Mix and knead pizza dough in less than three minutes. (It will need additional time to rise.)
Grind hamburger in seconds.
Mince salmon with cream cheese to make a spread.
Puree leftovers to make baby food.
Grate cheese faster than with a box grater.
Turn extra-ripe cherries, melon, or tomatoes into soup.
Make preservative-free cashew butter.
Whip up mayonnaise in five minutes.
Grate chocolate in bulk―enough to dust store-bought cupcakes for your daughter’s whole class.
2 of 2 James Baigrie
Food Processor, Blender, or Mixer?
When you need a processor, and when to reach for another appliance.
Chopping ice. It can dull a processor's blades. Take it to the blender.
Kneading dough. Processors are good at kneading bread and mixing cookie and pie dough. For bread, some prefer the slower knead of a stand mixer's dough hook.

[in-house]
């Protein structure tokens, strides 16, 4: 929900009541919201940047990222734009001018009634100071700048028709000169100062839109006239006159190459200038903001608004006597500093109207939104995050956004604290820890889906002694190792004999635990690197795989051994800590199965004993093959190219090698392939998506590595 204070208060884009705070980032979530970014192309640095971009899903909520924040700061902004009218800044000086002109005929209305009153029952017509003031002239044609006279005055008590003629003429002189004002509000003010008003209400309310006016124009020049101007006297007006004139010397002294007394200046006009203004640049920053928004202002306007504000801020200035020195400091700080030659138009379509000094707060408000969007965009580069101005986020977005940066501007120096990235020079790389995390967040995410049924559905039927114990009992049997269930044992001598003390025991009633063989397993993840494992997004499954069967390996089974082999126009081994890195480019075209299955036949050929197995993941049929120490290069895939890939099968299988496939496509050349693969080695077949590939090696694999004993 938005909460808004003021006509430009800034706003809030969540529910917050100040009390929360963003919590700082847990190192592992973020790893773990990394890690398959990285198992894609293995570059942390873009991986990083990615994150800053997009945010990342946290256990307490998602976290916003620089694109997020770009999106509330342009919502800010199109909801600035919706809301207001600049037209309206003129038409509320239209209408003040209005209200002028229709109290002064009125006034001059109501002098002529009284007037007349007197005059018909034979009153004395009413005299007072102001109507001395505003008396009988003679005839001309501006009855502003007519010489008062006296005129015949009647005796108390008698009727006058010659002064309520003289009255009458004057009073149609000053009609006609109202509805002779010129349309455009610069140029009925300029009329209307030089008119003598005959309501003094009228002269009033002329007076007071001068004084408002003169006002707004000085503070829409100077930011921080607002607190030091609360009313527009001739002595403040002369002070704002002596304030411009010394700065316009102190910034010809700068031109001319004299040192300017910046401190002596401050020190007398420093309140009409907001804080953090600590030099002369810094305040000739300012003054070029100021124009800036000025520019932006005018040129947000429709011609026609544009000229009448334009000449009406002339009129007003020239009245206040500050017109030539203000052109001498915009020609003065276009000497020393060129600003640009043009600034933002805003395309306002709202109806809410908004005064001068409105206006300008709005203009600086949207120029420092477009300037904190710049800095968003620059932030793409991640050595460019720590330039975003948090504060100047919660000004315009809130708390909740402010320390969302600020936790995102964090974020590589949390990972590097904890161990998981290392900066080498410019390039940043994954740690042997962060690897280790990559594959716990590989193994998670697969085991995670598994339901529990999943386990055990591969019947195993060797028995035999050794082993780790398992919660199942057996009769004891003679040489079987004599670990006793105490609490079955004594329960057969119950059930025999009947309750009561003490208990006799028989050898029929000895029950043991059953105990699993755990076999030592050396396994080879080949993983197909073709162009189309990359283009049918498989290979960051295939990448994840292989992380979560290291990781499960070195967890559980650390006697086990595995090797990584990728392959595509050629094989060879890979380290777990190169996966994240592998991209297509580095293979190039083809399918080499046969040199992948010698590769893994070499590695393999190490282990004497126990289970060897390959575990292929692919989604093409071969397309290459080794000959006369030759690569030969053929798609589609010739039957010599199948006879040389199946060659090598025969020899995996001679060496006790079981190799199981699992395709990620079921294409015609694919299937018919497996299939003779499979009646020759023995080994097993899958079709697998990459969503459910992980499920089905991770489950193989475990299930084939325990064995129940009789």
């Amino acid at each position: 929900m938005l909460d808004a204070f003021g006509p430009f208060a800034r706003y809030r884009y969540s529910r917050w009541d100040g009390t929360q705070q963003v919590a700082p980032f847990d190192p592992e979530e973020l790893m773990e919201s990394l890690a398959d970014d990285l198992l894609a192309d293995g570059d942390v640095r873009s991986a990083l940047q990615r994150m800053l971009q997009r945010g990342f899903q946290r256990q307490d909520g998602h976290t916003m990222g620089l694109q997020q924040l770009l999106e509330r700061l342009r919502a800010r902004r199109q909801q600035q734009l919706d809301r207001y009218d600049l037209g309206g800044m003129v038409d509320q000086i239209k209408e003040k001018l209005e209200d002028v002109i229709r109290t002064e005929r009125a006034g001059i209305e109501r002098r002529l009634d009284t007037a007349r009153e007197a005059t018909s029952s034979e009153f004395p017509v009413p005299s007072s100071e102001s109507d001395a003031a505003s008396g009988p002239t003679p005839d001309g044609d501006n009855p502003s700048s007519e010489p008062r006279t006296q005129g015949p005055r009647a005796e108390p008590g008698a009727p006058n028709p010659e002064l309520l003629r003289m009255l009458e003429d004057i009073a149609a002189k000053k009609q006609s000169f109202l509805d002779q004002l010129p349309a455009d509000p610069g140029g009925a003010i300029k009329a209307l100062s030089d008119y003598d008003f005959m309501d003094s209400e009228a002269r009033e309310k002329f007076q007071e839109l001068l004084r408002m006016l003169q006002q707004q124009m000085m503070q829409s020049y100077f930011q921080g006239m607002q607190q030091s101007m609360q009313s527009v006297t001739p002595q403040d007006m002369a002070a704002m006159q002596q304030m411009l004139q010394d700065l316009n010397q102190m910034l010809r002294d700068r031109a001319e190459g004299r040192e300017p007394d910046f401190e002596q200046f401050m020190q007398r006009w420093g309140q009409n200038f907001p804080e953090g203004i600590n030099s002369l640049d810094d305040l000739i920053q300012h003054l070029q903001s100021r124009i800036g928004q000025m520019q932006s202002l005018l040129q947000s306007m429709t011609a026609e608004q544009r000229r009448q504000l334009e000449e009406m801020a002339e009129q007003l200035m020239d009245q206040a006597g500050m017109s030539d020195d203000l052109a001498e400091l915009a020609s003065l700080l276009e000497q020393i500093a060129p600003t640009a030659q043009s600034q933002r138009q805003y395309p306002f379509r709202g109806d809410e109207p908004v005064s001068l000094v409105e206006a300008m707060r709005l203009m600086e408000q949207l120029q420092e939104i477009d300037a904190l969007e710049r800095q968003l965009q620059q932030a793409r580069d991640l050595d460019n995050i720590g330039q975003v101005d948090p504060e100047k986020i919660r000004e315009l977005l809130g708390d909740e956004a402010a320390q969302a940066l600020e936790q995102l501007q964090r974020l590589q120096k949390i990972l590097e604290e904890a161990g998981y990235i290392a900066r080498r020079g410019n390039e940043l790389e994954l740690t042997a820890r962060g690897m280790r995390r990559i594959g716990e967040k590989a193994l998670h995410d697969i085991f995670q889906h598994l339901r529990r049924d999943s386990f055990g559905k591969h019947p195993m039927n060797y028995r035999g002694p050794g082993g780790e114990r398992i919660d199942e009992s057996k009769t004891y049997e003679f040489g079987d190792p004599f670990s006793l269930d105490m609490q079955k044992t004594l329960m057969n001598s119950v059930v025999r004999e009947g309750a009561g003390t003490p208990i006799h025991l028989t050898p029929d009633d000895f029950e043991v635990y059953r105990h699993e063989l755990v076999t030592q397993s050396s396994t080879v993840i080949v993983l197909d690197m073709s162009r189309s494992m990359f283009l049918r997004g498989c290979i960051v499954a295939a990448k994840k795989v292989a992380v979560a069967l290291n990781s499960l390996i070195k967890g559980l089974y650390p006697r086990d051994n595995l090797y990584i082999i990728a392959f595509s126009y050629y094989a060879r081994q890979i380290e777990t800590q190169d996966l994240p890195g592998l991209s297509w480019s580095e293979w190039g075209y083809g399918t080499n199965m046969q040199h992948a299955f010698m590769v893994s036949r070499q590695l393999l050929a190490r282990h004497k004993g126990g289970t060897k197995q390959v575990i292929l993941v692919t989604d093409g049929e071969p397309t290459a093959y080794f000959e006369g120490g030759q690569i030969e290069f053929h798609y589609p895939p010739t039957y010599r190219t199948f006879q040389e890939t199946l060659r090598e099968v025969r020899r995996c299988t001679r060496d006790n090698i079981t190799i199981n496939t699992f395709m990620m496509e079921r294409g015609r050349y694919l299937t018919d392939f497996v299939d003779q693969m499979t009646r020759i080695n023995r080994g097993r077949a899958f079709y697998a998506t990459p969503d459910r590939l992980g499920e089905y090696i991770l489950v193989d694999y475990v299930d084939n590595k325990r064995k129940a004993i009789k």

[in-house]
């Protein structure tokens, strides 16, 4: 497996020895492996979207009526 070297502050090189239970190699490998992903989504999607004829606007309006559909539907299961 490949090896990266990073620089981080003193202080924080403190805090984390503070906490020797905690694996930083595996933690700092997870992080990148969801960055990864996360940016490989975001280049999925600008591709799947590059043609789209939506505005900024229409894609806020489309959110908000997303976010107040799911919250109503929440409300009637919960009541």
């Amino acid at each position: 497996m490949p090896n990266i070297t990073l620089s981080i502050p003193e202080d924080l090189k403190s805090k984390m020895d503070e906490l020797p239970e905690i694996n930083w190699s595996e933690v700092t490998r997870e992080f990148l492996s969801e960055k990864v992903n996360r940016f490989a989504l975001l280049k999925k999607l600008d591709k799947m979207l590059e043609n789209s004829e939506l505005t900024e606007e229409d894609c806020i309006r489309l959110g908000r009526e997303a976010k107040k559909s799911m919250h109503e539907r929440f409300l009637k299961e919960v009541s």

Pureeing. Today's processors turn out smooth vegetable purees. Texture can be controlled with the pulse button, so you can get chunky salsa instead of V8 juice. Blenders' higher speeds make control more difficult. Hand-held immersion blenders can puree the contents of a pot while it's on the burner, meaning less cleanup.
Whipping. Food processors that come with a whisk attachment do a good job of whipping egg whites and cream but may be unable to create a thick cake batter. For that, you'll want a mixer.